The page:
All posts in “simplicity”

Simplicity *and complexity* in persuasion

(Written as part of Fjord IxD writing, shared with Fjord IxD team)

Last week, I have shared a video of B.J. Fogg on Simplicity and behavioural change. This week, I want to add ‘complexity’ to this.


To give you some more background, I will explain a bit about persuasive technology. Technology shapes the way we behave – we write more to other people because there is email or text, whether it’s intended or not. Persuasive technology is referring to technology that is designed to change attitudes or behaviours of the users through persuasion or social influence, rather than coercion. (Thx, wikipedia) The Russian subway is a good example of persuasive technology because it is designed to make impact on the society and the individuals in it by designing the way people purchase tickets differently. I like that project because it not only makes people actually do what they are supposed to do, but also bring awareness to others. Captology is a study of computer as persuasive technology led by B.J. Fogg in Standford University.


In the video I shared, he explains why simplicity is an effective principle of persuasion. You are using resource that you have when completing a task. The resource can be defined as a combination of time, money , physical efforts, brain cycle, social deviance and non-routine. Simplicity is what makes you use less of resource to complete a task. I thought was a good way to measure our design against; a flow with less clicks, a navigation that people are already familiar with.

By making a task simpler, you can make people do it. Remember the ‘Fogg Behavior Model’ that Nour shared last week? When a task is simpler, it is easier to do, so it’s more probable to leap the activation threshold. (yellow arrow) This links to Nour’s point last week about tiny achievable habits.



Simplicity is a great tactic for achieving greater goal but it’s not a solution for all. In fact, sometimes people do things that are more complex in terms of using the resource. In terms of usage of resources, the russian subway example is in fact a complex design. It requires a lot more time and physical movements than just pressing a button. Moreover, it takes a lot of courage to squat 30 times in front of strangers. What makes complexity work against the simplicity are emotions and feelings. Humour, empathy, pleasure, intellectual satisfaction and sense of belongings are the kind of spices that you want to put in when you design for behaviour change. They are very good at elevating motivation and make people cross the ‘activation threshold’. When motivation plays high, ease of things can be less relevant. (orange arrow)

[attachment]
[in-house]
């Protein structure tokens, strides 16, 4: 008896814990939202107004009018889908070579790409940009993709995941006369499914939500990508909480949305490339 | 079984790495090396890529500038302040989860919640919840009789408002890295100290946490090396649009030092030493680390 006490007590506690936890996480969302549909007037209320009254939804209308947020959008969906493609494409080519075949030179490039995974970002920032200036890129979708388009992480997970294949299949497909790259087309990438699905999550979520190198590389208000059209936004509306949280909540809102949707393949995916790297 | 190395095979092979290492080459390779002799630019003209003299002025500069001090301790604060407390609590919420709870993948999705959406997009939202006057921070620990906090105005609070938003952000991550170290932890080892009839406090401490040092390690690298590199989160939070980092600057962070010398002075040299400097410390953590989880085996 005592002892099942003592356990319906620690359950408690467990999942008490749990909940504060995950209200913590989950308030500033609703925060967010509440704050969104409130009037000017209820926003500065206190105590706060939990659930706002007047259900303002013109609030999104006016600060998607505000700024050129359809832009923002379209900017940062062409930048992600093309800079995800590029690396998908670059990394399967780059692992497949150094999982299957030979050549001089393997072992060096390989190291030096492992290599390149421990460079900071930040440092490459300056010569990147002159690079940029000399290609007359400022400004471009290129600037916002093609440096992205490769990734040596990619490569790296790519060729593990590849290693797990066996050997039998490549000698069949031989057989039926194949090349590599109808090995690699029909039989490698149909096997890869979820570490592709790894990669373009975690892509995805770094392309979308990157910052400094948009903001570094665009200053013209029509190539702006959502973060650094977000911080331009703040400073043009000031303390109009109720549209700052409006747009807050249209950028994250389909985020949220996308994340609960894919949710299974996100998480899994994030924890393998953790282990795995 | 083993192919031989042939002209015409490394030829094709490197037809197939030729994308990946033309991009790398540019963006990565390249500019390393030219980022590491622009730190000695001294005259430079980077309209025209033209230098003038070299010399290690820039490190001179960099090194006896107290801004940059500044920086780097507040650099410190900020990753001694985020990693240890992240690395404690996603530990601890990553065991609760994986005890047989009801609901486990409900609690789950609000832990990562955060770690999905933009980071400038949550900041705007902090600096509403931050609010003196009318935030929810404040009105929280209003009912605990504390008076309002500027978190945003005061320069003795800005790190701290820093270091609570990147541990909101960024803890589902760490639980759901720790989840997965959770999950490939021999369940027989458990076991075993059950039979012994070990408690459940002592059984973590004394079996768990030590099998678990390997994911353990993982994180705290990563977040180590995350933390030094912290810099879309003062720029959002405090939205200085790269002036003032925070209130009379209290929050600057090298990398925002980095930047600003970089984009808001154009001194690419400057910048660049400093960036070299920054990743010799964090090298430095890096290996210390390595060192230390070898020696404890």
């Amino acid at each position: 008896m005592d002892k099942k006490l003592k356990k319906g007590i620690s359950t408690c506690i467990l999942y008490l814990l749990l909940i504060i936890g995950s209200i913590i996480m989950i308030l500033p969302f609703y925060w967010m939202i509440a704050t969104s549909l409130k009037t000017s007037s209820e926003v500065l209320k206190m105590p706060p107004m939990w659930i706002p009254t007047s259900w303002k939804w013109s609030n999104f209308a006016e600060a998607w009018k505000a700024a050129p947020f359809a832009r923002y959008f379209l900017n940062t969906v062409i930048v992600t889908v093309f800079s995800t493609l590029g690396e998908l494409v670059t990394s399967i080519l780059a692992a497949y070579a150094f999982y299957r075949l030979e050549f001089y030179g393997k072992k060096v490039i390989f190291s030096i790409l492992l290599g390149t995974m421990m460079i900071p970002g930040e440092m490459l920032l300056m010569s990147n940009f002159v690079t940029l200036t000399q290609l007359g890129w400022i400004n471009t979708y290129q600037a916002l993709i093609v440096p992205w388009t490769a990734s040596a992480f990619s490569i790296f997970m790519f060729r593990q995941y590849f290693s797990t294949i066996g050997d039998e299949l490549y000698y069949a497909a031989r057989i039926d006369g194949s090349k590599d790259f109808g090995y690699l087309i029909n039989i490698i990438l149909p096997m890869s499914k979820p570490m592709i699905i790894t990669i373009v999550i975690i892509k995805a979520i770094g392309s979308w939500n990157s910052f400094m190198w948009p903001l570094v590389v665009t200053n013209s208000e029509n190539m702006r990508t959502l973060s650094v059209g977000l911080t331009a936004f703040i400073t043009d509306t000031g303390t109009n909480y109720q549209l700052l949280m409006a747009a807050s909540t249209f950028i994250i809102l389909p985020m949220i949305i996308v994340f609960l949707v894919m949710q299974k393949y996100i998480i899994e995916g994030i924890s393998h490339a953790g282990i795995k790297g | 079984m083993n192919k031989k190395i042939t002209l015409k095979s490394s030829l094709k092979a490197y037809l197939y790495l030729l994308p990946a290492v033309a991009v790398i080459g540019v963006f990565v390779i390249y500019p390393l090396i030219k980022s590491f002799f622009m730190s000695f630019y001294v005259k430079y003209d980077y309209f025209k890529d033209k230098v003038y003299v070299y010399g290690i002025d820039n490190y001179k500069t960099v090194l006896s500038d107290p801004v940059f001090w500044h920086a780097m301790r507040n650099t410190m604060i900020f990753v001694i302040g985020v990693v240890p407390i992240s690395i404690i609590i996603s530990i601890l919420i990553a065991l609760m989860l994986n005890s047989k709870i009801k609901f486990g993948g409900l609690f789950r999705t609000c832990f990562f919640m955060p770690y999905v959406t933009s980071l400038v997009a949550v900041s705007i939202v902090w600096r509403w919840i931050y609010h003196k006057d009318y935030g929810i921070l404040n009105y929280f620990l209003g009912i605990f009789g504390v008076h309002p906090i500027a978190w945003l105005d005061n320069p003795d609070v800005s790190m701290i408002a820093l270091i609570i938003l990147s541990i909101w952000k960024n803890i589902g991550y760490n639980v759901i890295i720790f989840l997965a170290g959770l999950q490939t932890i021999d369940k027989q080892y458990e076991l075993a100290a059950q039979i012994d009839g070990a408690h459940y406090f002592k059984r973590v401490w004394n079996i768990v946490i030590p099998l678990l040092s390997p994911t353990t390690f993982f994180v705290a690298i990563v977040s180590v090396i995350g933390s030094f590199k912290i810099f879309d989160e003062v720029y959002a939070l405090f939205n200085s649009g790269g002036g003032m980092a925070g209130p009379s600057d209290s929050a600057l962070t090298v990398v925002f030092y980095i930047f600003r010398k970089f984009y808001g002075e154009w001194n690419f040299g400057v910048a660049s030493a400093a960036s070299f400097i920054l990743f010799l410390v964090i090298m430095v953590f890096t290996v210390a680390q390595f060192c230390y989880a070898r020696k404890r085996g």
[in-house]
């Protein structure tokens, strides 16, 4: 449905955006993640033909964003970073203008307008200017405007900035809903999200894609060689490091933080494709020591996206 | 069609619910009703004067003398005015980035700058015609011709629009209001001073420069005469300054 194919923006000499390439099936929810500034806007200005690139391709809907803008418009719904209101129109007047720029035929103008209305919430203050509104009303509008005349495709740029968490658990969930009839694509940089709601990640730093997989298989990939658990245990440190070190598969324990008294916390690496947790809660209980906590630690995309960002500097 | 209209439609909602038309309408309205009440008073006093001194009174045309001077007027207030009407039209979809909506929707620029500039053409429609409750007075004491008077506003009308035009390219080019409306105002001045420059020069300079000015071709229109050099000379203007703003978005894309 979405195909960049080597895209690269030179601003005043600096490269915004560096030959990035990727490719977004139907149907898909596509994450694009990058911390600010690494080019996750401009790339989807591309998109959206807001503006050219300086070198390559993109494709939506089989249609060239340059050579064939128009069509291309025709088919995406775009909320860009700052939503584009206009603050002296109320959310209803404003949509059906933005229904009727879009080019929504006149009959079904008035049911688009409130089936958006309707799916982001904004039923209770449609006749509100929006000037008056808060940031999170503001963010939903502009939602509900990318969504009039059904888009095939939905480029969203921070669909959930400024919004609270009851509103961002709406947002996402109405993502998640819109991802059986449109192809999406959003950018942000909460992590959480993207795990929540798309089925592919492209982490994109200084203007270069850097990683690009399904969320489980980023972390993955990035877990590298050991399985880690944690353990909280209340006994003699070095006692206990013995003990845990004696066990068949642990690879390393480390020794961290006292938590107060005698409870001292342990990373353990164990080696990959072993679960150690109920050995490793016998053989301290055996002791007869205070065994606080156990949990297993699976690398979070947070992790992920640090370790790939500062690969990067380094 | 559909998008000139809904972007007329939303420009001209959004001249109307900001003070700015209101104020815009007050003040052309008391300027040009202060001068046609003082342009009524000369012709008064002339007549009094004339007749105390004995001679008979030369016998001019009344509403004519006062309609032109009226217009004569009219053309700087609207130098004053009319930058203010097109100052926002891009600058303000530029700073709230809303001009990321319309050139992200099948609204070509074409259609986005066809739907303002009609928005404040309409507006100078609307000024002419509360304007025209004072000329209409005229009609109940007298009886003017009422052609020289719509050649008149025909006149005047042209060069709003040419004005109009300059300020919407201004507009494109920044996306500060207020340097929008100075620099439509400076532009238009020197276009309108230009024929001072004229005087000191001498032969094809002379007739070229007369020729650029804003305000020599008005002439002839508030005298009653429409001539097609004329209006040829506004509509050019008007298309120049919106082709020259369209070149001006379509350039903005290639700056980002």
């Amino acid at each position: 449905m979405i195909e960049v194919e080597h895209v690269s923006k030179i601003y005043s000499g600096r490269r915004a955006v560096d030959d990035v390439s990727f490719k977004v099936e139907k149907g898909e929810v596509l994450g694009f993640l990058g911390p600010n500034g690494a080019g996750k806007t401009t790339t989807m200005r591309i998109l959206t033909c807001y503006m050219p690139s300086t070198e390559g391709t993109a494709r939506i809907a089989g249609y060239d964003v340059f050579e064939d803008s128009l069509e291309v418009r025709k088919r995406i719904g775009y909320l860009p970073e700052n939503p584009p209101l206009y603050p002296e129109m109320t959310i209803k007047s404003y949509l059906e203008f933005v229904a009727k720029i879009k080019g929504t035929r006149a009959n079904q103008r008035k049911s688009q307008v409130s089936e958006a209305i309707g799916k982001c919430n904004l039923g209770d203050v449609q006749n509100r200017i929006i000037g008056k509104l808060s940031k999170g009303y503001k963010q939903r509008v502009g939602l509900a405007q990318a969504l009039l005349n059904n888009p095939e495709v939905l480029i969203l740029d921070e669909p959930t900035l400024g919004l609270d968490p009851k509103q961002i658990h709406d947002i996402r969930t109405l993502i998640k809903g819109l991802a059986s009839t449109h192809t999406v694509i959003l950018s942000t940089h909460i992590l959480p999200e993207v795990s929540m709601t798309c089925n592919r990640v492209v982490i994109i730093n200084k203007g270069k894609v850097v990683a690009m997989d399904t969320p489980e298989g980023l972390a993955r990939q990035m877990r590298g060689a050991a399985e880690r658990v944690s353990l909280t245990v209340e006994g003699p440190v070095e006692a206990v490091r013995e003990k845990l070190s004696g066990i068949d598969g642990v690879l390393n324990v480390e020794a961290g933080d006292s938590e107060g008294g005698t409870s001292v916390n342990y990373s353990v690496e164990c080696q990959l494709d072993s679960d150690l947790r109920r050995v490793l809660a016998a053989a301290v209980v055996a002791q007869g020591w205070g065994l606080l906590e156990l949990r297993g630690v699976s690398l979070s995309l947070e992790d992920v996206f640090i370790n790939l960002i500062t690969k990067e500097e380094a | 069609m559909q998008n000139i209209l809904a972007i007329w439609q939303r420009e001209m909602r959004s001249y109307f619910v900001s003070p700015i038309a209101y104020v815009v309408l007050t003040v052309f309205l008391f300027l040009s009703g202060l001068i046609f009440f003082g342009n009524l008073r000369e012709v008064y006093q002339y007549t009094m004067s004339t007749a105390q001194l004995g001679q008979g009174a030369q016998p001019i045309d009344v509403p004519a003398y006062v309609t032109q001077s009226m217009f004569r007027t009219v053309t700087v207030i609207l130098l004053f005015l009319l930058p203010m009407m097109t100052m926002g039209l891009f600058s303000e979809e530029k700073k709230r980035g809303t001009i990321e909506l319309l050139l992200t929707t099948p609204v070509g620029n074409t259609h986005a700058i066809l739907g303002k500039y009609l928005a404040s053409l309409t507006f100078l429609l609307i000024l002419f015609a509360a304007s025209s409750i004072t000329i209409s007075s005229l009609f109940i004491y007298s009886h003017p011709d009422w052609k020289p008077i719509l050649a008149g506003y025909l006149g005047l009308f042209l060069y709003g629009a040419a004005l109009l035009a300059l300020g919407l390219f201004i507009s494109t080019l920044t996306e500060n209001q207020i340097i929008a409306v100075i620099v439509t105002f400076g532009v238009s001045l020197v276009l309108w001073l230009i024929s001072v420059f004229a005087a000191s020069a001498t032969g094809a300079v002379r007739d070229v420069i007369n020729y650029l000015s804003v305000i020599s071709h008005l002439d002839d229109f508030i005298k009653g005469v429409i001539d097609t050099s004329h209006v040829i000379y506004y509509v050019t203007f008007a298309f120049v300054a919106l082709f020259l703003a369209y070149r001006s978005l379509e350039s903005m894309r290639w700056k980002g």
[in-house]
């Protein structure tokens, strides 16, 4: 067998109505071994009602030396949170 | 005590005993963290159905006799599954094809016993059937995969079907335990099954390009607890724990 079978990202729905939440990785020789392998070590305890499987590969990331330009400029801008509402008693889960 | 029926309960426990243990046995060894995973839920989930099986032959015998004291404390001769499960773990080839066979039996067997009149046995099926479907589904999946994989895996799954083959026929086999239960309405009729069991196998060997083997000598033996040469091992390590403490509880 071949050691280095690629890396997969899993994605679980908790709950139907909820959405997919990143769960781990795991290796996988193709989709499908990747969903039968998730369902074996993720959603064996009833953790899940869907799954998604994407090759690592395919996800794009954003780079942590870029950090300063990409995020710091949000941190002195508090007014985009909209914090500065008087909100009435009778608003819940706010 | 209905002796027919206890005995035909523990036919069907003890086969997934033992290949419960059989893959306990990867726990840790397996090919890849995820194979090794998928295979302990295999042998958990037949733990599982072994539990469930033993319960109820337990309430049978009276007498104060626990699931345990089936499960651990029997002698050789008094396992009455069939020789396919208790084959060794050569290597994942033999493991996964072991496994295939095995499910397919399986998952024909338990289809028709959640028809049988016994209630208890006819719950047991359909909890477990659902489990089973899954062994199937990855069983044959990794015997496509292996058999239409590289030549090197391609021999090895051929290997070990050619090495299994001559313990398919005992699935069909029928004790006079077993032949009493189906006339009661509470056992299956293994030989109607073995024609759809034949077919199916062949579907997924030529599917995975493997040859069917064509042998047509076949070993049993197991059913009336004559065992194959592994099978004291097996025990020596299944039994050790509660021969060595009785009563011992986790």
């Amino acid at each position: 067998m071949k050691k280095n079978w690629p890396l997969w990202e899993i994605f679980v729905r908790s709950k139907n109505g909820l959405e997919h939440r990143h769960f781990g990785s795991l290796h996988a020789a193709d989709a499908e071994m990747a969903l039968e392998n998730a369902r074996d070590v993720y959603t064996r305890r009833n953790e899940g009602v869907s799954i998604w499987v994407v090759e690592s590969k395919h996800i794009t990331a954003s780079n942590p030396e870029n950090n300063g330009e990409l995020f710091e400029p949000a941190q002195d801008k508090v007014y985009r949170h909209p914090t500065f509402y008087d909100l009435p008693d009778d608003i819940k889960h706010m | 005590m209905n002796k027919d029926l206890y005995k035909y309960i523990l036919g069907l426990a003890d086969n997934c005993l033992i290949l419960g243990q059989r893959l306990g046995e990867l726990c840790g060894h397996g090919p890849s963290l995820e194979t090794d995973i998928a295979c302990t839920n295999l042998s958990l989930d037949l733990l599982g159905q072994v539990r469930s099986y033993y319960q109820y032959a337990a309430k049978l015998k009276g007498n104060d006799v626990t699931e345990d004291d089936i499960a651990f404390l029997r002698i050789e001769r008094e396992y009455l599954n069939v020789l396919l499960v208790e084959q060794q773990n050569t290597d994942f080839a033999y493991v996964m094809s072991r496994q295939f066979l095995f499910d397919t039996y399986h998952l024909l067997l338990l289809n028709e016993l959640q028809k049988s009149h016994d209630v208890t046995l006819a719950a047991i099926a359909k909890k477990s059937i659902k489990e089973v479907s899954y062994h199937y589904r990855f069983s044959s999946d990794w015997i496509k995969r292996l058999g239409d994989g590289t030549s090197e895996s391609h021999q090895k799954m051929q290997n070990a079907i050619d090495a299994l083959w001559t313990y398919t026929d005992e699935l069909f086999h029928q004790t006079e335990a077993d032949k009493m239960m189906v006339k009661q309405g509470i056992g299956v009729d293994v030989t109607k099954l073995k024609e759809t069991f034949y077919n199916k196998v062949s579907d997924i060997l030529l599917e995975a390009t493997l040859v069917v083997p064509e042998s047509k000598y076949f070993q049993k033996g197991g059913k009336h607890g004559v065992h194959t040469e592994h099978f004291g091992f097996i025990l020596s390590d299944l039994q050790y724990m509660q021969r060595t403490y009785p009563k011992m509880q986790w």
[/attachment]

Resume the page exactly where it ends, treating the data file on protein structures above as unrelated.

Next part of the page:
The second picture is abnormal (=complex), but it’s more effective behaviour changer because it appeal to empathy. People play complex mmorpg games (I cannot name any latest example – I’m old.) because it appeal to intellectual satisfaction and pleasure. So emotional peak is another factor that we can measure our design against.


Ease of use + emotional satisfaction = good design

Maybe the conclusion is too boring, but this is what I have. When you design something, use those two ingredients wisely!

Simplicity in persuasion

(Written as part of Fjord IxD writing, shared with Fjord IxD team)


Inspired by the Russian subway ticket machine that accepts 30 squats for a ride (thx Jesus for sharing), I wanted to talk about persuasive technology. While trying to figure out what to write, I found this video of B.J Fogg (who coined the term captology) in which he explains why simplicity matters when changing people’s behavior. It is very well thought out, and provides very useful frameworks when describing complex emotions. (could be a good reference for user journey).

(If you have less than 11 min 55 sec, see attached images for summary)